Monday, 30 March 2009

3j. CFL Analysis - Lifespan

According to the few consumer tests that test CFLs for that long, life span seems to have improved over the last decade for the best lamps, though not all CFLs work as long as promised.

* In a German test published January 2009, Osram & Philips CFLs lasted the full 15 500 hours - though with decreasing output - whereas 20% of IKEAs lamps went out before 3000 hrs and most reflector lamps died fairly soon. The tendency was for cheaper lamps to go out sooner. [1]

* Another German test from Dec 2008 gave "less than good results". The first lamps went out after 1500 hours. [2] (However, the exact details were not presented.)

* In a Swiss test from November 2007, Noser, IKEA and Megaman had fallouts before 3000 hrs, whereas the other 11 kept burning. [3]

* In a Swedish test from 2008, various lamp models and wattages from 3 common brands were tested for 6000 hours. 3 of the 4 tested IKEA lamps lasted the 6000 hrs, but one model an average of only 4398 hours. 11 of 14 Osram models (promising 6-15 000 hrs) passed the 6000 hour test, and the remaining 3 (sold as '6000 hrs') lasted 4984 - 5911 hours. 8 of 15 Philips lamps kept burning at 6000 hrs and the other 7 went out between 3189 and 5837 hours, of which one (marked '10 000 hrs') lasted only 4244 hrs and 4 of 8 sold as '8000 hrs' lasted only between 5178 and 5837 hours. [4]

And this is when tested in lab conditions with bulbs burning openly without shades, at optimal temperature, burning position etc. In home luminaires with insufficient air flow and real life situations, e.g. when turned on and off often, life rate may in many cases turn out to be significantly shorter.

One of the most common complaints from disgruntled customers is premature failure after only a few hours, days, weeks or years, way short of the life rate stated on the package; sometimes due to poor lamp quality, sometimes from using good lamps in the wrong luminaires so they overheat, or flicking then on-and-off too often.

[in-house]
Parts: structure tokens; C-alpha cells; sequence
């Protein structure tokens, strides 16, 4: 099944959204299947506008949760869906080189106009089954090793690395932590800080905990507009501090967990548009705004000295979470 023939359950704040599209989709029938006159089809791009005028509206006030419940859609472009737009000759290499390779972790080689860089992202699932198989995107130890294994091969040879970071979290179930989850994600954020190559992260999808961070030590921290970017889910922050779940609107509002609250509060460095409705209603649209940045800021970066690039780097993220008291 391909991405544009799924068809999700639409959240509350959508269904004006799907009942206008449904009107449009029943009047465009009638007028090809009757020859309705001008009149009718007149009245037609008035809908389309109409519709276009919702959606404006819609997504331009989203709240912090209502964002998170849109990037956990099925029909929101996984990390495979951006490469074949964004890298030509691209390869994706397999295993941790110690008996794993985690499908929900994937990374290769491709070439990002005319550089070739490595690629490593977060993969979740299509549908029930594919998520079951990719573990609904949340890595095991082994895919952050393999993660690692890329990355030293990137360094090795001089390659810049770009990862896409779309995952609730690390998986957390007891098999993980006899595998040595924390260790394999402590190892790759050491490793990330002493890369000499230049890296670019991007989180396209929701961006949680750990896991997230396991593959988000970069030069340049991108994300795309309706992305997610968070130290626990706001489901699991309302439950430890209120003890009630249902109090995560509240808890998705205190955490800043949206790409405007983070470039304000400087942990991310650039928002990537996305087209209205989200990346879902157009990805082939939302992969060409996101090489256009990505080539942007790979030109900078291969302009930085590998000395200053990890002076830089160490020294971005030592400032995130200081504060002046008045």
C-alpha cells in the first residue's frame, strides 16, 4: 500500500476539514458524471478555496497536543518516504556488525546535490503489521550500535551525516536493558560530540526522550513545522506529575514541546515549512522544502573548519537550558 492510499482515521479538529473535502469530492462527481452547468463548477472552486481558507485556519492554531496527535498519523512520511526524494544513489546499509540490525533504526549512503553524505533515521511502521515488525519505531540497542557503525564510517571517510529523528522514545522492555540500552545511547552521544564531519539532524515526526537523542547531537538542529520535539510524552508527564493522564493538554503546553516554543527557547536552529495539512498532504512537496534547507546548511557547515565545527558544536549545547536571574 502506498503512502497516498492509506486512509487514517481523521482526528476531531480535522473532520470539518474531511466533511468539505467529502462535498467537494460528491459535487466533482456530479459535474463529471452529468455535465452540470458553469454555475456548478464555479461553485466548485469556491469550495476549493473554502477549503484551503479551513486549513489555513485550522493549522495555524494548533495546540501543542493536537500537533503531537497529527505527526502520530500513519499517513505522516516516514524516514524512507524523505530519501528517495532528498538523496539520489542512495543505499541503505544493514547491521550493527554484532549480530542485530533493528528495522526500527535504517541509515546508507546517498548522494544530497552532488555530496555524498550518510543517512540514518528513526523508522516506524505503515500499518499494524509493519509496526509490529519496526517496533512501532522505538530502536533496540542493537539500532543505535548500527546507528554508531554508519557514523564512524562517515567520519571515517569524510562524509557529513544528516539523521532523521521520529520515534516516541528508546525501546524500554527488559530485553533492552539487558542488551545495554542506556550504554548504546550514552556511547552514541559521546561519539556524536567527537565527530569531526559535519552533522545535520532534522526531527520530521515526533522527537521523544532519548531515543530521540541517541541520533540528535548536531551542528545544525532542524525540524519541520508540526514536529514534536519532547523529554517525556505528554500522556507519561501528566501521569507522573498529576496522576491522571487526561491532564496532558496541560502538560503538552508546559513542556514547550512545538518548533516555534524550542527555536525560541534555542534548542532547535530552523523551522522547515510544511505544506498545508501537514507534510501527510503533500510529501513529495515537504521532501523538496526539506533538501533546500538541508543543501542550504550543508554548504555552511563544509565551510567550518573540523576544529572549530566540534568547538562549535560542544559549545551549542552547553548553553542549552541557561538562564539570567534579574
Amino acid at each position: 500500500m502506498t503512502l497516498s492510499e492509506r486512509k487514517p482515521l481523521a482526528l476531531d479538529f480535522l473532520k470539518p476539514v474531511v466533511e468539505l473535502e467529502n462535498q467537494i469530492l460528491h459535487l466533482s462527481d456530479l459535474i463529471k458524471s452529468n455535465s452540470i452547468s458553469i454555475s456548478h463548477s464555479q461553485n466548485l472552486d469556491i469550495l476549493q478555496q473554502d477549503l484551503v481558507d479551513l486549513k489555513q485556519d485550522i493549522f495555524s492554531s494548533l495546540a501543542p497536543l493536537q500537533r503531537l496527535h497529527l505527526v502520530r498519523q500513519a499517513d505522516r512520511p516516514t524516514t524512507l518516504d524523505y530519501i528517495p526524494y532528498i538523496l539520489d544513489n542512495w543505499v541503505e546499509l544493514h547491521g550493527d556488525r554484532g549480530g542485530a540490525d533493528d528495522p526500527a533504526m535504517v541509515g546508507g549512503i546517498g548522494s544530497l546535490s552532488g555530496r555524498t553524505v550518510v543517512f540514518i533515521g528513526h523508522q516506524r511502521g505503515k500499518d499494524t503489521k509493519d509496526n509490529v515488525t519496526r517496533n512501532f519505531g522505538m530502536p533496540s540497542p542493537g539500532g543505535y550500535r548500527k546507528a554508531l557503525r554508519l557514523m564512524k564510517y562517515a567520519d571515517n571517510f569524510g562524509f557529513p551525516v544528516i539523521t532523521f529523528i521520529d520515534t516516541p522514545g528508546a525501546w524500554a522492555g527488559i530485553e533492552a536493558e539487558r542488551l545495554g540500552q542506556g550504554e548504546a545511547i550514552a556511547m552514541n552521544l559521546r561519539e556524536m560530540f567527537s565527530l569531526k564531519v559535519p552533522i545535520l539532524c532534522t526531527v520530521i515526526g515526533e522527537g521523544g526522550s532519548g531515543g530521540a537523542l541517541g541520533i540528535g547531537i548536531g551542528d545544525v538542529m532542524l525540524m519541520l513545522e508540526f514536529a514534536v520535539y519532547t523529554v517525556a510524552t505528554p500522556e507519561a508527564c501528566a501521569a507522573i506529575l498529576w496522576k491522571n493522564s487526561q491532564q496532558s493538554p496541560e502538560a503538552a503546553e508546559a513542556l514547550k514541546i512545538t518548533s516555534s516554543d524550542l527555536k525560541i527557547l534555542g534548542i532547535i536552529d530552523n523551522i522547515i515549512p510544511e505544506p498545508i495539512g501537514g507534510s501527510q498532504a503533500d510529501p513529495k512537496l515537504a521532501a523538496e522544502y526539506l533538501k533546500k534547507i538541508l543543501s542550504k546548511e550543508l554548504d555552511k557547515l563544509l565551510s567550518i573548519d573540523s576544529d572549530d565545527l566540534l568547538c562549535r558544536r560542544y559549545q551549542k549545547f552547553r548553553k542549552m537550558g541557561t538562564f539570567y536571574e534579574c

Example of long list of typical complaints can be found in the comments section of this (substandard) CFL test by Popular Mechanics and here: Compact Flourescent Light Bulbs - Lifespan A recent article also brings attention to this problem:
New York Times: "Do New Bulbs Save Energy if They Don’t Work?"

"A study published in 1998 examined CFL performance with five different operating cycles. It found that when the length of time the lamps were on was reduced from 3 hours to 1 hour, the lamp lasted for 80 percent of its rated life. When reduced to 15 min and 5 min, the lamp lasted for 30 percent and 15 percent, respectively, of its rated life." [5]

Update 8 Sept: A spokesman for the Energy Saving Trust confirms that frequent switching may reduce CFL life: “Regularly flicking a bulb on for a brief moment and then off again is not recommended as it can shorten the lifetime of the bulb." [6]
When CFLs fail prematurely, calculated long-term savings of course go down the drain.

1. Konsumo: Energiesparlampen-Test: - Zweifel beseitigt
2. Öko-test Online: Energiesparlampe versus Glühbirne
3. Arcotronic AG: 14 Sparlampen im Test
4. Råd & Rön: Lågenergilampor, 1/2008
5. Chen W, Davis R, and Ji Y. 1998. “An Investigation of the Effect of Operating Cycles on the Life of Compact Fluorescent Lamps.”
6. Lifespan of energy-saving bulbs reduced by repeated switching


  1. I've heard that the lifespan is affected by the number of times the item is turned on and off. In other words the bulb lasts for longer if it is switched on and remains on. If the user switches on and off frequently the lifespan deteriorates significantly.

    Any comment on this? Is it true?

  2. Since writing the above I read this, where you answer my question

  3. Glad that you found it before I got home.

    Since I wrote that info in the FAQ I've asked other manufacturers besides Osram, and it seems to vary between brands and models. A veritable jungle to navigate... Best to ask in the store if it doesn't say on the package.

  4. Well Lab environment & user’s environment are not same. We know lab condition results don’t exist on real time usage. However, we can take guess how it works at real time. CFLs are costly, but if it goes for long that may reduce the costing at the end.

    cfl track lighting